Portland Japanese Garden
February 9 – March 24, 2019
Subtle Forms of Nature’s Artistry in Stone
The Ice and Stone: Suiseki Viewing Stones from The Huntington Paired with Photographs by Michael Kenna
Portland, Ore. – Suiseki is the Japanese art of stone appreciation. Formed over centuries by wind, water and erosion, viewing stones are valued for their distinct shape, color, and texture.
Viewing stones take many forms including distant mountains, plunging cascades, and other natural wonders.
Traditionally, they are placed on a fine bed of sand in shallow bronze or ceramic trays creating distillations of nature enjoyed indoors.
The Ice and Stone: Suiseki Viewing Stone exhibition at Portland Japanese Garden features dozens of pieces from the Jim and Alice Greaves collection at the prestigious Huntington Library, Art Collections and Botanical Gardens in San Marino, California.
The exhibition is curated by Huntington Cultural Curator, Robert Hori.
“Since ancient time, people in Japan have found beauty in rocks and cherished them for their unique patterning. They evoke the grandeur of nature,” said Hori.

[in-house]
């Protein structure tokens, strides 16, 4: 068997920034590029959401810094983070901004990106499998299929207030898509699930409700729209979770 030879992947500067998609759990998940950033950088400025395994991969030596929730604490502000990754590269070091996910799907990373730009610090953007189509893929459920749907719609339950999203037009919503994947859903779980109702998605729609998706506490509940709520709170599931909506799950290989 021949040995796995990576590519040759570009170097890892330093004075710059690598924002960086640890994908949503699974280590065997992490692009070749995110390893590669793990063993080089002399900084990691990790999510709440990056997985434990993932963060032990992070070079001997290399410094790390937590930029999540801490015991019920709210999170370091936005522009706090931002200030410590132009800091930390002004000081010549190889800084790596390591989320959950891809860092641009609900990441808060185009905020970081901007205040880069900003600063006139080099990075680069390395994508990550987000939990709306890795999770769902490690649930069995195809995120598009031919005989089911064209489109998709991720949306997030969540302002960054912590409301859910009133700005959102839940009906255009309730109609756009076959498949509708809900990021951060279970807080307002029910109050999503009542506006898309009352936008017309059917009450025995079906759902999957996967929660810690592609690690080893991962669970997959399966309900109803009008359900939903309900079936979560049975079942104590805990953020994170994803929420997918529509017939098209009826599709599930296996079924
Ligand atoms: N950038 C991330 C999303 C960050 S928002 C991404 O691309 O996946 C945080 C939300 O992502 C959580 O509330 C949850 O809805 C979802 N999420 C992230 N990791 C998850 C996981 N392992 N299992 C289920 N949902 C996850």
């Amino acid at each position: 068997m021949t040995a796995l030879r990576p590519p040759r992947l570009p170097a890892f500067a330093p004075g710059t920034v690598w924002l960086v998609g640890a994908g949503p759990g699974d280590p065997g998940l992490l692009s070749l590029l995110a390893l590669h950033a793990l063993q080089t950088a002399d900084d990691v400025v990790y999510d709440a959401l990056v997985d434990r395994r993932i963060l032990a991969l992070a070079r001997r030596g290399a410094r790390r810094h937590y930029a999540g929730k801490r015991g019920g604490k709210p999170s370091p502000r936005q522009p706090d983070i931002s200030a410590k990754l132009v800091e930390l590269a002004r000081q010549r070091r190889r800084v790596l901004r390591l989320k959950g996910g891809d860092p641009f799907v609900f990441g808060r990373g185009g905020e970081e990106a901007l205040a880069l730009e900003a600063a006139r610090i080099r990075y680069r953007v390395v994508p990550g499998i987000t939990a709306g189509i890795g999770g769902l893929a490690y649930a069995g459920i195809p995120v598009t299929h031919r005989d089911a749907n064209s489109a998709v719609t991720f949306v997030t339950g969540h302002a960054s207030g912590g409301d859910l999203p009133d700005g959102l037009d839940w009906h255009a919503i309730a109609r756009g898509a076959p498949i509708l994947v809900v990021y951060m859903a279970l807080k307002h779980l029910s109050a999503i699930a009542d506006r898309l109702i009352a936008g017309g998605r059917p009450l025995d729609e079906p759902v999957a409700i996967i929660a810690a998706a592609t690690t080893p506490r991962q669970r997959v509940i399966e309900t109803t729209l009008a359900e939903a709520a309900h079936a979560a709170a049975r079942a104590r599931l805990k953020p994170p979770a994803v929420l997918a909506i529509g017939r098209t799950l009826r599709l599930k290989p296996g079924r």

To commemorate this year’s 60th anniversary of the sister-city relationship between Portland and Sapporo, located on the island of Hokkaido, the stones are paired with black and white photography of rugged Hokkaido landscapes by Northwest photographer Michael Kenna.
The commonalities of Portland and Sapporo remind us that the Pacific Ocean is not a barrier but a bridge between our two countries.
The Ice and Stone is the first of four Art in the Garden exhibitions of 2019.
It is included with Garden admission (adult $16.95) and is on display in both the Tanabe and Pavilion Galleries.
Portland Japanese Garden is a 501(c)(3) nonprofit organization. Since opening year-round to visitors in 1967, the Garden has been immersing its guests in beautiful scenery while they experience the art and culture of Japan. Celebrated as one of the most authentic Japanese Gardens outside of Japan, the Portland Japanese Garden features eight separate garden styles on its 12-acre site.